6 Secrets to Eating Less and Feeling Full

Take more control over what you eat with these strategies from Brian Wansink, author of Slim by Design, professor and director of the Cornell Food and Brand Lab at Cornell University. His easy-to-follow blueprint will help you eat less while still feeling full.

6 Secrets to Eating Less and Feeling Full

Take more control over what you eat with these strategies from Brian Wansink, author of Slim by Design, professor and director of the Cornell Food and Brand Lab at Cornell University. His easy-to-follow blueprint will help you eat less while still feeling full.

Clear Out the Fat Kitchen

There are three foods on the counters of a “fat kitchen.” If you have any of the following culprits, throw them out:

  • Potato chips: If you have them in your house, you’re more likely to weigh 9 more pounds than someone who doesn’t.
  • Breakfast cereal: If you have this in your pantry, you’re more likely to weigh 21 pounds more than someone who doesn’t.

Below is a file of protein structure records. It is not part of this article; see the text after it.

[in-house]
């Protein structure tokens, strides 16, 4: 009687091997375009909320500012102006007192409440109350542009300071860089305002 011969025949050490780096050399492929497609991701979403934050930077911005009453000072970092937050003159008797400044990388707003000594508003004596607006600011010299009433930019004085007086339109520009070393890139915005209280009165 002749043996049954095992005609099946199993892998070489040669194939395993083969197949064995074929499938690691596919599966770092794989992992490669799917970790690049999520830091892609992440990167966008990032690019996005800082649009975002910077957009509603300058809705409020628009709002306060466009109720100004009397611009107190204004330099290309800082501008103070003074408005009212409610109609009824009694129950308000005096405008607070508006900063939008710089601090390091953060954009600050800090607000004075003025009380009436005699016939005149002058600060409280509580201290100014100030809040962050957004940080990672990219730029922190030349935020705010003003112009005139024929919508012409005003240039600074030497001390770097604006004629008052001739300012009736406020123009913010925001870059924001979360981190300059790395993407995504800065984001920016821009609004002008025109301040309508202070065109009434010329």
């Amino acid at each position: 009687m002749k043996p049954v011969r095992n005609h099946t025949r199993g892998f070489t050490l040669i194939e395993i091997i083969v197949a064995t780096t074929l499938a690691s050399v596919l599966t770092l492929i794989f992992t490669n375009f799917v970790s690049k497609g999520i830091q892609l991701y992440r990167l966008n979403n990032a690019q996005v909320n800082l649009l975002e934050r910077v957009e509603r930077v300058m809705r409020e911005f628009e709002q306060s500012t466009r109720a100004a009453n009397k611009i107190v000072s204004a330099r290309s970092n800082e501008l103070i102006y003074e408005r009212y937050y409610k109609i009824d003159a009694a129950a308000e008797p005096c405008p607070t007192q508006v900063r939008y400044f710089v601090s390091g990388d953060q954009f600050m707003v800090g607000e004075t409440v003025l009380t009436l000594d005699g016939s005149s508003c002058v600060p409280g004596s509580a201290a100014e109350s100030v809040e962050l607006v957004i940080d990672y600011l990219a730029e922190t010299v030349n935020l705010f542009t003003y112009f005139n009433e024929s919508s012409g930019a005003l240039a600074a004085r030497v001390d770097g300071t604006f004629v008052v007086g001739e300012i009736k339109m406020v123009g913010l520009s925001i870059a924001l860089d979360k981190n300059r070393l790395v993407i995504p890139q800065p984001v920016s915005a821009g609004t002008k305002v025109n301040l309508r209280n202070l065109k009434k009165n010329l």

• Soda: If you have this in your refrigerator, you’re more likely to weigh 25 pounds more than someone who doesn’t.

Exactly How to De-Escalate Aggression From a Stranger

Follow security Expert Bill Staton's important advice to keep yourself safe.

Have you ever had a tense interaction with a stranger in public? Perhaps your shopping carts accidentally knocked into each other or there was a misunderstanding in communication and the other person gets angry. You may wonder how you can de-escalate the aggression and exit the situation safely. So security expert Bill Stanton has your go-to advice for staying alert and protecting yourself in the face of verbal aggression and physical attacks.

THE INITIAL INTERACTION

Bill Stanton: "It always starts with something small, like someone being too close to you, or even more common, you get bumped by a shopping cart. You want to look at their eyes first -it may reveal emotional changes. But you can't rely on just that. Look at what their trunk is doing; a person's torso will reveal their intent. Body language like raising hands, heightened expression, tense shoulders — these are natural responses to a person who is feeling threatened and will escalate. They may begin to zero in on the space between you and them, and their voice will get louder and louder. You want to read this before it gets further and becomes explosive."

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